123         Budgets and Staffing Supporting Individual Brands During Phase 1

123         Figure 3.8: New Product Planning Headcounts Supporting Developing Brands in Phase 1, by Company

124         Figure 3.9: New Product Planning Budgets Supporting a Developing Brand During Phase 1, by Company

125         Figure 3.10: Allocation of New Product Planning Budgets Supporting a Developing Brand During Phase 1, by Company

126         Figure 3.11: Percentage of Individual Phase 1 Brand Budgets Allocated to Target Product Profile Development, by Company

127         Figure 3.12: Percentage of Individual Phase 1 Brand Budgets Allocated to Developing a Forecast of Market Potential, by Company

127         Figure 3.13: Percentage of Individual Phase 1 Brand Budgets Allocated to Doing a Competitive Landscape Assessment, by Company

128         Figure 3.14: Percentage of Individual Phase 1 Brand Budgets Allocated to Non-Proprietary Naming Work, by Company

128         Figure 3.15: Percentage of Individual Phase 1 Brand Budgets Allocated to Performing a Commercial Risks Assessment, by Company

129         Figure 3.16: Percentage of Individual Phase 1 Brand Budgets Allocated to Doing a Disease State Opportunity Assessment, by Company

129         Figure 3.17: Percentage of Individual Phase 1 Brand Budgets Allocated to Other Commercialization Efforts, by Company

130         Budgets and Staffing Supporting Individual Brands During Phase 2

130         Figure 3.18: New Product Planning Headcounts Supporting Developing Brands in Phase 2, by Company

131         Figure 3.19: New Product Planning Budgets Supporting a Developing Brand During Phase 2, by Company

132         Figure 3.20: Allocation of New Product Planning Budgets Supporting a Developing Brand During Phase 2, by Company

133         Figure 3.21: Percentage of Individual Phase 2 Brand Budgets Allocated to Thought Leader Development, by Company

134         Figure 3.22: Percentage of Individual Phase 2 Brand Budgets Allocated to Advisory Boards, by Company

134         Figure 3.23: Percentage of Individual Phase 2 Brand Budgets Allocated to Market Access Planning, by Company

135         Figure 3.24: Percentage of Individual Phase 2 Brand Budgets Allocated to Preliminary Labeling, by Company

135         Figure 3.25: Percentage of Individual Phase 2 Brand Budgets Allocated to Epidemiology Work, by Company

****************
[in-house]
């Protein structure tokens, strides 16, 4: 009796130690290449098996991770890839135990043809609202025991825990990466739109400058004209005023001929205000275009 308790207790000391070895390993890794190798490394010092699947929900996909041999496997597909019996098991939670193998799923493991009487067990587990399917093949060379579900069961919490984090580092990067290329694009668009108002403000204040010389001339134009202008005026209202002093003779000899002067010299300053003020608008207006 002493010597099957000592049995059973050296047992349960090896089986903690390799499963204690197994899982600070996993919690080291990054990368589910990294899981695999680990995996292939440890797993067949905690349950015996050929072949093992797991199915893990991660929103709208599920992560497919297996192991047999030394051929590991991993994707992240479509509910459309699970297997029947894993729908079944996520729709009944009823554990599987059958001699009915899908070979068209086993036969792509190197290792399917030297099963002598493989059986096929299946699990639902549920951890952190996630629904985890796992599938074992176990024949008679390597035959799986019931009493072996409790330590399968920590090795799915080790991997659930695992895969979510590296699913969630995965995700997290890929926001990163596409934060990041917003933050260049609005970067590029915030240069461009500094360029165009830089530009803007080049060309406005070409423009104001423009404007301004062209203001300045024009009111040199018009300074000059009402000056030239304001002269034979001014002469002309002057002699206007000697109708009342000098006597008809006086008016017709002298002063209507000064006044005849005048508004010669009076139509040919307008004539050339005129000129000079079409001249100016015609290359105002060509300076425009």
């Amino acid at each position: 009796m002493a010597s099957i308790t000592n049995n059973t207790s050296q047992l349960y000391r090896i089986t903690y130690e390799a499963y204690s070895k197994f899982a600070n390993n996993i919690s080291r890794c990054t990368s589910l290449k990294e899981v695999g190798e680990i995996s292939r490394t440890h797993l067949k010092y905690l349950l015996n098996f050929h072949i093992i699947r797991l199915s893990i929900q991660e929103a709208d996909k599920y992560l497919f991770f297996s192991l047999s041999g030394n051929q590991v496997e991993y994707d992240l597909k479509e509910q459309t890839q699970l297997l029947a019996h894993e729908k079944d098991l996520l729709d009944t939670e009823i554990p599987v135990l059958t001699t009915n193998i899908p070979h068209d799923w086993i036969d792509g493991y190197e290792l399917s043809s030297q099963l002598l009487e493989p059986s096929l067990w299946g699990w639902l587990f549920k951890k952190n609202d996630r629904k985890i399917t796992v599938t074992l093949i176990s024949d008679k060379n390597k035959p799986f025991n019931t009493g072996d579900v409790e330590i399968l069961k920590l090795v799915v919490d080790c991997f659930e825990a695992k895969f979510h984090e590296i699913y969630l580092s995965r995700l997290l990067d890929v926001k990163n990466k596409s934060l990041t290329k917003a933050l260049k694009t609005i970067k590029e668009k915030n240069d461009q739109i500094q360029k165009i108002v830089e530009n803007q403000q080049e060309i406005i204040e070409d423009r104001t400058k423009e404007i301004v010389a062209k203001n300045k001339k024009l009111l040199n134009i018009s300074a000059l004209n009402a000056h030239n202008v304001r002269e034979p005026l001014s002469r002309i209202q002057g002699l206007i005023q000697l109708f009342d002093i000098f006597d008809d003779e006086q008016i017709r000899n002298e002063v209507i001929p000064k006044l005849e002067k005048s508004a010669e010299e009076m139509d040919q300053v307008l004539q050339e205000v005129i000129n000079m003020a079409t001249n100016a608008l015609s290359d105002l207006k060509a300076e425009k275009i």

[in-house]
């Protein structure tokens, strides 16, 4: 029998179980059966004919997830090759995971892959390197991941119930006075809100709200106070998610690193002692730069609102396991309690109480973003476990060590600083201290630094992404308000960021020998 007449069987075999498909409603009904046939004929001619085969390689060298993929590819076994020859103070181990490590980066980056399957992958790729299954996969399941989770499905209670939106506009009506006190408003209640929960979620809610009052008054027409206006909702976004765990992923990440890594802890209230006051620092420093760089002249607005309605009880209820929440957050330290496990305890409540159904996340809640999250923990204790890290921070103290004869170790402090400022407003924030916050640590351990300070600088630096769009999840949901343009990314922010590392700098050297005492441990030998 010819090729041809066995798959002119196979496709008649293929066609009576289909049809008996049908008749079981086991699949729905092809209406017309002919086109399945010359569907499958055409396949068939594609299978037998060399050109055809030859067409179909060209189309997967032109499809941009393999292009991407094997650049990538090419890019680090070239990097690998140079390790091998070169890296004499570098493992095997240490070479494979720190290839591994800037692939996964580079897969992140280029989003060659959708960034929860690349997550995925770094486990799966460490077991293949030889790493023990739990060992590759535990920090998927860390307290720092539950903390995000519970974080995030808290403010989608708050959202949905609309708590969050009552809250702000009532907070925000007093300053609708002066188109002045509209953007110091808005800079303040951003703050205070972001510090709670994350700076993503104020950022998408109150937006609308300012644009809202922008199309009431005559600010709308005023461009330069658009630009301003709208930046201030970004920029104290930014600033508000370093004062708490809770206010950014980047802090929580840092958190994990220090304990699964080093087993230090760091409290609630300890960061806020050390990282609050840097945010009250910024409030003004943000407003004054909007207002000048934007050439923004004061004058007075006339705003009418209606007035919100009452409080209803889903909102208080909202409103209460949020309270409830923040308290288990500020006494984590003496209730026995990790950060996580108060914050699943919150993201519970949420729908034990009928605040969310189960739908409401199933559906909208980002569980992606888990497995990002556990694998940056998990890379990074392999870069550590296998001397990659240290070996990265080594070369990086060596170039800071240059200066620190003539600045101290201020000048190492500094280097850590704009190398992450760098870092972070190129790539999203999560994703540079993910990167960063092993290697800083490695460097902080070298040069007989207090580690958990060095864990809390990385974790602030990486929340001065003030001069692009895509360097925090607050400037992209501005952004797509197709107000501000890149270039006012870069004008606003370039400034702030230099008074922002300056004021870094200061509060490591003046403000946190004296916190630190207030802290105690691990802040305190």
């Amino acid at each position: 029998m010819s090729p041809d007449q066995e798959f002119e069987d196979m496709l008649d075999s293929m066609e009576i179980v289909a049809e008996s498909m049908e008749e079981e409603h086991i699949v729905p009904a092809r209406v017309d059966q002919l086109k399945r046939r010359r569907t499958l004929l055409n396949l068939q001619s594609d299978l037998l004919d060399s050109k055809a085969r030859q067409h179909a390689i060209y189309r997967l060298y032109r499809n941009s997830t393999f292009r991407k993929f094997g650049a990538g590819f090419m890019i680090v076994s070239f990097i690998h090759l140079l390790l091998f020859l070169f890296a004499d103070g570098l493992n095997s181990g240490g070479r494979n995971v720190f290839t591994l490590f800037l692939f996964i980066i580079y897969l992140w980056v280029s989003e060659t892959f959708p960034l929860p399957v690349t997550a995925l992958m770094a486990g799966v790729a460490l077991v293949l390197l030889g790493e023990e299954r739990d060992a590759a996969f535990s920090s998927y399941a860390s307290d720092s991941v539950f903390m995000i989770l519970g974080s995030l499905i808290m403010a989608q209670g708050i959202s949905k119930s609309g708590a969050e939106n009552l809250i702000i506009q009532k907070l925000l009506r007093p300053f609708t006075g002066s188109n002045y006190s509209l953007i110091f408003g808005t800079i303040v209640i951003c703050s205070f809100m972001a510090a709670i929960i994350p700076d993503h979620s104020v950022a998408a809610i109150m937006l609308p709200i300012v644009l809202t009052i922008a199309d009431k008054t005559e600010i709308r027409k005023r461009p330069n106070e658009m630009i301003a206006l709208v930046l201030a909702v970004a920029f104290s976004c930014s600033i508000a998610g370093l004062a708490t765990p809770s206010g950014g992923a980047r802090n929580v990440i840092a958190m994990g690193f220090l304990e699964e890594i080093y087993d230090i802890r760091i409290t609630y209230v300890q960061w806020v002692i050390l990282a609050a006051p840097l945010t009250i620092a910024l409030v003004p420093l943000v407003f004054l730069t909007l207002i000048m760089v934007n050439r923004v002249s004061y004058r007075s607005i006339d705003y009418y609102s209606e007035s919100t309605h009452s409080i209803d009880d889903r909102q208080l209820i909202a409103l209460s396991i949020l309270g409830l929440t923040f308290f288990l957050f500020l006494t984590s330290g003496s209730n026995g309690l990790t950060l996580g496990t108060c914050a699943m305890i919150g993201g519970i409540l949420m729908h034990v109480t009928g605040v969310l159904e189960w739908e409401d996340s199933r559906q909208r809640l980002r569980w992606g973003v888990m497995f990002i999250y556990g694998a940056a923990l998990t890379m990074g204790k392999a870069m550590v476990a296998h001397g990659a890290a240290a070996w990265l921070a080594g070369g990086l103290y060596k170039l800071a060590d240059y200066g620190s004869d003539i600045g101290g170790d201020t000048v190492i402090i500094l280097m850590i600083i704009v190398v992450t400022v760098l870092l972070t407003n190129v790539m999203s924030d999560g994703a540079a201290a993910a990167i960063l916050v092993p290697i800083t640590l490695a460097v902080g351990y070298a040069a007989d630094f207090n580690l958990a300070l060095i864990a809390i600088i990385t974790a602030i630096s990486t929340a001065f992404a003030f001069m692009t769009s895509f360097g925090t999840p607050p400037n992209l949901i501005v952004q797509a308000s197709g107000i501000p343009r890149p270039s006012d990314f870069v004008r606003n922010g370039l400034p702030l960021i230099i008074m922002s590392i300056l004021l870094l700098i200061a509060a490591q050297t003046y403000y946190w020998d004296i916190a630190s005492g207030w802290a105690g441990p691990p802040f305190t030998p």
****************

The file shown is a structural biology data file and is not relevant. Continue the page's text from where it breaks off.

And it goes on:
136         Figure 3.26: Percentage of Individual Phase 2 Brand Budgets Allocated to Publications Strategy Development, by Company

136         Figure 3.27: Percentage of Individual Phase 2 Brand Budgets Allocated to Positioning Development, by Company

137         Figure 3.28: Percentage of Individual Phase 2 Brand Budgets Allocated to Advocacy Development, by Company

137         Figure 3.29: Percentage of Individual Phase 2 Brand Budgets Allocated to HEOR, by Company

138         Figure 3.30: Percentage of Individual Phase 2 Brand Budgets Allocated to Setting Medical Meetings Strategies, by Company

138         Figure 3.31: Percentage of Individual Phase 2 Brand Budgets Allocated to Lifecycle Strategy Development, by Company

139         Figure 3.32: Percentage of Individual Phase 2 Brand Budgets Allocated to Other Commercialization Efforts

140         Budgets and Staffing Supporting Individual Brands During Phase 3

140         Figure 3.33: New Product Planning Headcounts Supporting Developing Brands in Phase 3, by Company

141         Figure 3.34: New Product Planning Budgets Supporting a Developing Brand During Phase 3, by Company

142         Figure 3.35: Allocation of New Product Planning Budgets Supporting a Developing Brand During Phase 3, by Company

143         Figure 3.36: Percentage of Individual Phase 3 Brand Budgets Allocated to Market Messaging Development, by Company

144         Figure 3.37: Percentage of Individual Phase 3 Brand Budgets Allocated to Labeling, by Company

144         Figure 3.38: Percentage of Individual Phase 3 Brand Budgets Allocated to Physician Segmentation, by Company

145         Figure 3.39: Percentage of Individual Phase 3 Brand Budgets Allocated to Patient Segmentation, by Company

145         Figure 3.40: Percentage of Individual Phase 3 Brand Budgets Allocated to Positioning, by Company

146         Figure 3.41: Percentage of Individual Phase 3 Brand Budgets Allocated to Pricing, by Company

146         Figure 3.42: Percentage of Individual Phase 3 Brand Budgets Allocated to Finalizing Brand Naming, by Company

147         Figure 3.43: Percentage of Individual Phase 3 Brand Budgets Allocated to Packaging Development, by Company

147         Figure 3.44: Percentage of Individual Phase 3 Brand Budgets Allocated to Publication Strategy Development, by Company

148         Figure 3.45: Percentage of Individual Phase 3 Brand Budgets Allocated to Advocacy Development, by Company

148         Figure 3.46: Percentage of Individual Phase 3 Brand Budgets Allocated to Disease State Educational Activities, by Company

149         Figure 3.48: Percentage of Individual Phase 3 Brand Budgets Allocated to Other Commercialization Efforts

149         Figure 3.47: Percentage of Individual Phase 3 Brand Budgets Allocated to HEOR, by Company